Lantana

Orange Lantana

   

This cultivar of Lantana camara is called 'Radiation' or 'Radiation Orange.' It flowers most strongly all summer long, but also continues blooming into Autumn, as these October 2002 photos attest. This specimen even continued blooming through the first mild frost, but then we had one sustained trio of cold days & the Lantana dropped its blooms & was done for the year.

In zones where lantana experiences no frost in autumn or winter, it will bloom year round. Hummingbirds & butterflies like the long-lasting flowers, which for this cultivar are quite varied, some of the blooms being bright orange, some bright yellow, some a mix of yellow & orange & deep red, all on the same woody winding branches.

Lantana It is a relative of verbena, & in its semi-creeping prostrate habit has a considerable resemblance to Homestead Verbena. However, it is not nearly so winter-hardy as Homestead Verbena, & is an iffier plant to attempt in USDA Zone 8, being best suited to warmer climates than ours.

It is adaptable enough that we decided to give it a try. We planted a specimen in the full-sun low-maintenance garden by the road. We hoped that if this low-growing evergreen could make it through its first winter, it would be fine thereafter, though always at risk of some damage when temperatures fall below 30 degrees F. Full sun exposure is especially necessary here in the Pacific Northwest if it is to have a chance, & even if it's doing okay, it may get scruffy-looking in the winter & drop its leaves.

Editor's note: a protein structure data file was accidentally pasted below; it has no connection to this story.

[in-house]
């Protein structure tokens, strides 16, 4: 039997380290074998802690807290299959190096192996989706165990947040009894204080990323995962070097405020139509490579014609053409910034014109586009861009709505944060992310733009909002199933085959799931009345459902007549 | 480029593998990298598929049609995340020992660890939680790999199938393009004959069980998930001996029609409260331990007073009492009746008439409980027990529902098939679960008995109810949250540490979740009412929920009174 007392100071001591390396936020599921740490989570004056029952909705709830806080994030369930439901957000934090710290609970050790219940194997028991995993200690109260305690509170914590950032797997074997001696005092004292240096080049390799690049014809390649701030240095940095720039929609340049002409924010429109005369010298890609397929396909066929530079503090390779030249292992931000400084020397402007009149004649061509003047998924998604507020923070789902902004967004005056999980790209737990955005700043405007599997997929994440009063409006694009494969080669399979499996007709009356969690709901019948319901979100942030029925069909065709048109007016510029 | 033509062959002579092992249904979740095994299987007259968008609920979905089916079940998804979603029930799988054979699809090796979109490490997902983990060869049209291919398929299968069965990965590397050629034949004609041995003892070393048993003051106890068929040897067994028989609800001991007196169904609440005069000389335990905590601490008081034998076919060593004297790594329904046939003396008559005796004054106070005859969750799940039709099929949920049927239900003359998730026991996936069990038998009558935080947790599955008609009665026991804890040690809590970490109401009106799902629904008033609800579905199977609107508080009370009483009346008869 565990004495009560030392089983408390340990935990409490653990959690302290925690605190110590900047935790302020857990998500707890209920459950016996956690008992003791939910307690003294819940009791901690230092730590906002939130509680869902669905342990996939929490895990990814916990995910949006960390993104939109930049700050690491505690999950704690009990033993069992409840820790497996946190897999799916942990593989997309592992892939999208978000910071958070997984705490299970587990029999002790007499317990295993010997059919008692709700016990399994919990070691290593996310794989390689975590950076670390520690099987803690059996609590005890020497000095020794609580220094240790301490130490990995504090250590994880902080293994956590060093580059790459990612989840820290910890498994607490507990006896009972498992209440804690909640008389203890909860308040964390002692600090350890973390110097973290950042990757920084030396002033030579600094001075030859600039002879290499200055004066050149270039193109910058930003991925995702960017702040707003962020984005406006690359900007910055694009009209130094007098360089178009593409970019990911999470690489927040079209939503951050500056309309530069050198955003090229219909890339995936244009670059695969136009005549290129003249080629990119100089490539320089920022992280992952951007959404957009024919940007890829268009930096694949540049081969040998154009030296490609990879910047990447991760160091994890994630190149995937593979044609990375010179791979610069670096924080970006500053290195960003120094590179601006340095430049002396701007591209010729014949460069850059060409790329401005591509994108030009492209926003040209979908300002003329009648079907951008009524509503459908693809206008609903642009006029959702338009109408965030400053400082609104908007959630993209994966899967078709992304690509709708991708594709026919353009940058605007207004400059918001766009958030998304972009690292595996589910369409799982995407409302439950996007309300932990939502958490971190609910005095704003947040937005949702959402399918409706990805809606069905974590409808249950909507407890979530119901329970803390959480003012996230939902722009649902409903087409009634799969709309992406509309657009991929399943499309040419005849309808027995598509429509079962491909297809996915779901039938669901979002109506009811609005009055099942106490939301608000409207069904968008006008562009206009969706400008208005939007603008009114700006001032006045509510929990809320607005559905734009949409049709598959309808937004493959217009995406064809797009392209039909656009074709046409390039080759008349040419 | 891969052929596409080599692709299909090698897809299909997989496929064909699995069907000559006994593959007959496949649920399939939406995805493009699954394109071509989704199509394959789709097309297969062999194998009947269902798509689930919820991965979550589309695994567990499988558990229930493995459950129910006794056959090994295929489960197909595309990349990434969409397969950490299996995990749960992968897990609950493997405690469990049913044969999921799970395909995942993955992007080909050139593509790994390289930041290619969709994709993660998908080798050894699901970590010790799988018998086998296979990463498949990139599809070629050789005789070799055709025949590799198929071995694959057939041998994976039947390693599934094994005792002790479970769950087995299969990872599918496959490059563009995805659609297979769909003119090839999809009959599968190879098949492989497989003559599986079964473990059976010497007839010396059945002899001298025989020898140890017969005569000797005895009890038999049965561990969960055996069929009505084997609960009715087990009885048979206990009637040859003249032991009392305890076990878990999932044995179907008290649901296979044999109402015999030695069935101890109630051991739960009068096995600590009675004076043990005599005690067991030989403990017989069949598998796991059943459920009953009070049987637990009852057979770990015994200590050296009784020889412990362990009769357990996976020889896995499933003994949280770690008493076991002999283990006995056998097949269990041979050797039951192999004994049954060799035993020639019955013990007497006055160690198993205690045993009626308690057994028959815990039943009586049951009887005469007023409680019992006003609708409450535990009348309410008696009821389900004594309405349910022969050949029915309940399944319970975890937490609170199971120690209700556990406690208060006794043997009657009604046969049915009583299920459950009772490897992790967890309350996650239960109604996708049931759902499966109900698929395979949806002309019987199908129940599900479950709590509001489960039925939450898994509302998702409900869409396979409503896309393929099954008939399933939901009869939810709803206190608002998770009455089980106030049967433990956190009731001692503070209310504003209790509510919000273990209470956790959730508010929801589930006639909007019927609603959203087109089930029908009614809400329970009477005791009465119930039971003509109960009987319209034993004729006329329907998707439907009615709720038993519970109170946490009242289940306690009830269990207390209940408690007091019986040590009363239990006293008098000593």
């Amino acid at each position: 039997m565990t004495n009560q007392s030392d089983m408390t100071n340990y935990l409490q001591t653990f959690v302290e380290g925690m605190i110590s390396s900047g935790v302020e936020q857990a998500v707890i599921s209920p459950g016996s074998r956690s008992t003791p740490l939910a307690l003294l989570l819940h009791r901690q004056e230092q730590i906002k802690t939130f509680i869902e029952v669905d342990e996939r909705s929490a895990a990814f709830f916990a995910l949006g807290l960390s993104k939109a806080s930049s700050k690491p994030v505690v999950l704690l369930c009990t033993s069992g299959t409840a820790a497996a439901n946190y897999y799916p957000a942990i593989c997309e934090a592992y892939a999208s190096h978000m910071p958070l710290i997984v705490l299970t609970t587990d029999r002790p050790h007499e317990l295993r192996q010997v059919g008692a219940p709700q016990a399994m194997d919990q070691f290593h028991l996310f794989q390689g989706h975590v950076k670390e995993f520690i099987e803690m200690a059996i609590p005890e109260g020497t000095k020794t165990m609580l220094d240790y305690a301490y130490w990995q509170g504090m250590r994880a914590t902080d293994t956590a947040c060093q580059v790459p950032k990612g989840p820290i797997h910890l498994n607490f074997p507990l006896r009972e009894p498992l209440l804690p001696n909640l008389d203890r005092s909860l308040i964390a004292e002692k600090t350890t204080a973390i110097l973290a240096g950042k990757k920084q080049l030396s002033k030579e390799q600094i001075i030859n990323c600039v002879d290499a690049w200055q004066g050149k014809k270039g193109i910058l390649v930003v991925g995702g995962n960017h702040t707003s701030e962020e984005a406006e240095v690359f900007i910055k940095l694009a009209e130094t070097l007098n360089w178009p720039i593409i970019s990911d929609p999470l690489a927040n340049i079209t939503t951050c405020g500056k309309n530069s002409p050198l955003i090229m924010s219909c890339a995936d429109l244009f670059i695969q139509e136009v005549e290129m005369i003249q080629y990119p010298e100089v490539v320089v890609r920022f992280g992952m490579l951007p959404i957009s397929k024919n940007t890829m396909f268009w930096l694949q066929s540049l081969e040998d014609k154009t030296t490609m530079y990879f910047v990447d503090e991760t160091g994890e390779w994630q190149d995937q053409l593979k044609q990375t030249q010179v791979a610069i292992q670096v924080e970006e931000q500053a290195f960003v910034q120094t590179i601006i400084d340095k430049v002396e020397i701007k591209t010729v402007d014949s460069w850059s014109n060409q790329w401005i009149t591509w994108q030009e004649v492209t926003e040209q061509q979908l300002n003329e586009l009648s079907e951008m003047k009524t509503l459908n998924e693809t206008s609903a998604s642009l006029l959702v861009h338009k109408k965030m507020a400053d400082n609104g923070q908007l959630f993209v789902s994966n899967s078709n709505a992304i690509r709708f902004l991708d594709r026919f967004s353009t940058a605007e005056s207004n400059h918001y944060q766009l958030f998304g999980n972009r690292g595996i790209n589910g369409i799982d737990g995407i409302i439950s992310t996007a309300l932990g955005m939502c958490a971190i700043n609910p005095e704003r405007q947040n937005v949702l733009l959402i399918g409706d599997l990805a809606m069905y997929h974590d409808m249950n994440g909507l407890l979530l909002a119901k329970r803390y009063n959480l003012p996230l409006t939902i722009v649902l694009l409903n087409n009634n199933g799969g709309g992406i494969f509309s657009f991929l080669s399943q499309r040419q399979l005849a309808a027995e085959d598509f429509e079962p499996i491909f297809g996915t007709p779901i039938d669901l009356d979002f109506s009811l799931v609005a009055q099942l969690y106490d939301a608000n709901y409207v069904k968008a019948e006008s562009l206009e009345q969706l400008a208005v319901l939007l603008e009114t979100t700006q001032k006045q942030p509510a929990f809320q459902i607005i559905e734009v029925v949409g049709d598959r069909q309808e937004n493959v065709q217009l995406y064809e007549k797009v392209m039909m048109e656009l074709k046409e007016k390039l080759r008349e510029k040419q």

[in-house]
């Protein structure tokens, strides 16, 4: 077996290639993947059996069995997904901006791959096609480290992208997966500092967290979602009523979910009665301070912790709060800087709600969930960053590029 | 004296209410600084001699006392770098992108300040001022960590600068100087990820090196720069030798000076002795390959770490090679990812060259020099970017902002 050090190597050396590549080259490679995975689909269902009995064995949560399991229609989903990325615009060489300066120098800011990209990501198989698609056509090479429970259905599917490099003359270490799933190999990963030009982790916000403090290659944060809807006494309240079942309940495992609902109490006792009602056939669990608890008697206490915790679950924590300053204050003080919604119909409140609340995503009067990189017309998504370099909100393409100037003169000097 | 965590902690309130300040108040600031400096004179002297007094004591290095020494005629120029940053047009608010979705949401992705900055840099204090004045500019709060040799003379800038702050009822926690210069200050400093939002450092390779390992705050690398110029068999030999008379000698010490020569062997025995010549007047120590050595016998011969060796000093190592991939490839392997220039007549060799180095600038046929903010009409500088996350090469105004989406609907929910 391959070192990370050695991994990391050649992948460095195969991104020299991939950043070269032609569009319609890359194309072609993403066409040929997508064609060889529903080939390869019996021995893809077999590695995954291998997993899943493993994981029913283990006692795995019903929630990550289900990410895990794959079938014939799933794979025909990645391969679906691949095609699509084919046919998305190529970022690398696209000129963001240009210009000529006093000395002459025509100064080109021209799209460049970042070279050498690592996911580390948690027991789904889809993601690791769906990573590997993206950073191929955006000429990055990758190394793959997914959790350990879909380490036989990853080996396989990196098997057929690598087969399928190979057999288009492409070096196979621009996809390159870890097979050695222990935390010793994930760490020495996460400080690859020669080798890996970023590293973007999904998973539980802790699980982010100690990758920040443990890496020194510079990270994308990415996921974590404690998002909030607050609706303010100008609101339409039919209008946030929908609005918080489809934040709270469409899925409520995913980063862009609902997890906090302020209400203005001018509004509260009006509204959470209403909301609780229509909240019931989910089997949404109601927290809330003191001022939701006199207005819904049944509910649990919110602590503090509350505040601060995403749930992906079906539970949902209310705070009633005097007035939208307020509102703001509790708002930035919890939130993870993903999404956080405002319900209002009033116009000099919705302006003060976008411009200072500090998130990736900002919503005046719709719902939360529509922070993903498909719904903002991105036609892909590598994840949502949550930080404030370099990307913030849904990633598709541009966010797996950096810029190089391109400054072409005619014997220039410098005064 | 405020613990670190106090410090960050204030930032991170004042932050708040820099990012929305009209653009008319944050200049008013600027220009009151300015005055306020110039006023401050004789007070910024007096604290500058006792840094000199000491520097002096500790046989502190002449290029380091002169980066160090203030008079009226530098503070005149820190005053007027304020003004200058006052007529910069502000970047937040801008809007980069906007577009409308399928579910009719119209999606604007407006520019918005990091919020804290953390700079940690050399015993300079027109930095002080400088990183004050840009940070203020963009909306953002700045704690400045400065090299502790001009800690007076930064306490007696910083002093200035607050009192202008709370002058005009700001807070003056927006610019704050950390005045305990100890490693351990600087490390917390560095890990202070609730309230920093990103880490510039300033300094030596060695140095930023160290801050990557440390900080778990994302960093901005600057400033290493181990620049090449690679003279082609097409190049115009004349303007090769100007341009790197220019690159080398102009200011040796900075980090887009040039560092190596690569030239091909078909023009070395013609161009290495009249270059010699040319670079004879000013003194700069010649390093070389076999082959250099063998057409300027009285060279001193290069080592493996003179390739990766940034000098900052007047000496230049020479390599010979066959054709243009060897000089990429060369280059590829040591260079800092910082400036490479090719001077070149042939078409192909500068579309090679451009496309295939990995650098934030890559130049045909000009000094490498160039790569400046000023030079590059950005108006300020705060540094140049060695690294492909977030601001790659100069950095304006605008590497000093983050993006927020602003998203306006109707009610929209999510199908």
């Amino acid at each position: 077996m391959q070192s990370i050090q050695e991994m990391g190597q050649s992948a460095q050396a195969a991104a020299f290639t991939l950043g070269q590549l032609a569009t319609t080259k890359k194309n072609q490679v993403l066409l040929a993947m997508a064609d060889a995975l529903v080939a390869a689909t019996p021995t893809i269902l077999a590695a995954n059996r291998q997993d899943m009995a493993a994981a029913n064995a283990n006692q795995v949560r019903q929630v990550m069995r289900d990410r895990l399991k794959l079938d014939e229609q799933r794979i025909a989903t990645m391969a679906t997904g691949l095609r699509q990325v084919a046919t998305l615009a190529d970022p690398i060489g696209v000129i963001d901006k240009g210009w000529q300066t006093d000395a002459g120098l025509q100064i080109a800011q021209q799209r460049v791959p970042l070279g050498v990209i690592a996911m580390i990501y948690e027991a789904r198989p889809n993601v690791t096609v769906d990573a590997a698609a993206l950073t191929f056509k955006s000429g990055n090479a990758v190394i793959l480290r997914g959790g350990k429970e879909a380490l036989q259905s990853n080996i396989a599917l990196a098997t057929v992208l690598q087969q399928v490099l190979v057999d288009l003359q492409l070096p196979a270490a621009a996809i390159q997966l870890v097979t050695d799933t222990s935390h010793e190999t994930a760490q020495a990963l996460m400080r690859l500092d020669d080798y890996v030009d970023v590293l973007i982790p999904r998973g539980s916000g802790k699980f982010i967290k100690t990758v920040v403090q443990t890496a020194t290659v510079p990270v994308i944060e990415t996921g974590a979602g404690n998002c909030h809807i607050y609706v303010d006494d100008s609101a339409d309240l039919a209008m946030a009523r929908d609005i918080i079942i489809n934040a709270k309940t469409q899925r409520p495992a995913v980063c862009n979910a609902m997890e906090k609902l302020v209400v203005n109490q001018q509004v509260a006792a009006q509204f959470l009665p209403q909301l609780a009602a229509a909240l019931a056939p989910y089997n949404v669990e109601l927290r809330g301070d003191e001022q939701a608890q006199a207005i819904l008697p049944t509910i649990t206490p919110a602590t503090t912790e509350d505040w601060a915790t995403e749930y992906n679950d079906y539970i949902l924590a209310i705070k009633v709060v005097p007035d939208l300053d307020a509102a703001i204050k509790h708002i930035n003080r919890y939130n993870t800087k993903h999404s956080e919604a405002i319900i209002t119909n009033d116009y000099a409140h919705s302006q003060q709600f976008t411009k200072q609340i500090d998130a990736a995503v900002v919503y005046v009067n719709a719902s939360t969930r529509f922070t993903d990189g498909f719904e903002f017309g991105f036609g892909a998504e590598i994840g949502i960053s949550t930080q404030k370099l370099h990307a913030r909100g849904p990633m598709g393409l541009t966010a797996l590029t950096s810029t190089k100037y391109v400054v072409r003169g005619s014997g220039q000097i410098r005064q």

It wants infrequent watering, perhaps no watering at all on Puget Sound unless there's an unusually hot summer, in which case occasional deep watering may be required. It can grow to four feet high & five wide, though it will be smaller here, its size restricted by having damaged parts trimmed away after winter. A good fertilization regimen will increase flowering, but it calls for little else beyond well drained soil & loads of sunlight.

We've had such good luck with "marginally inappropriate" species that really belong in a warmer climate, so we were expecting this lantana to do well even if it required a repair-pruning in spring. Alas, it did not make it through its first winter, though it was a mild one. So for us it ended up being an annual by default, & we're as yet uncertain if it is worth attempting again.

   



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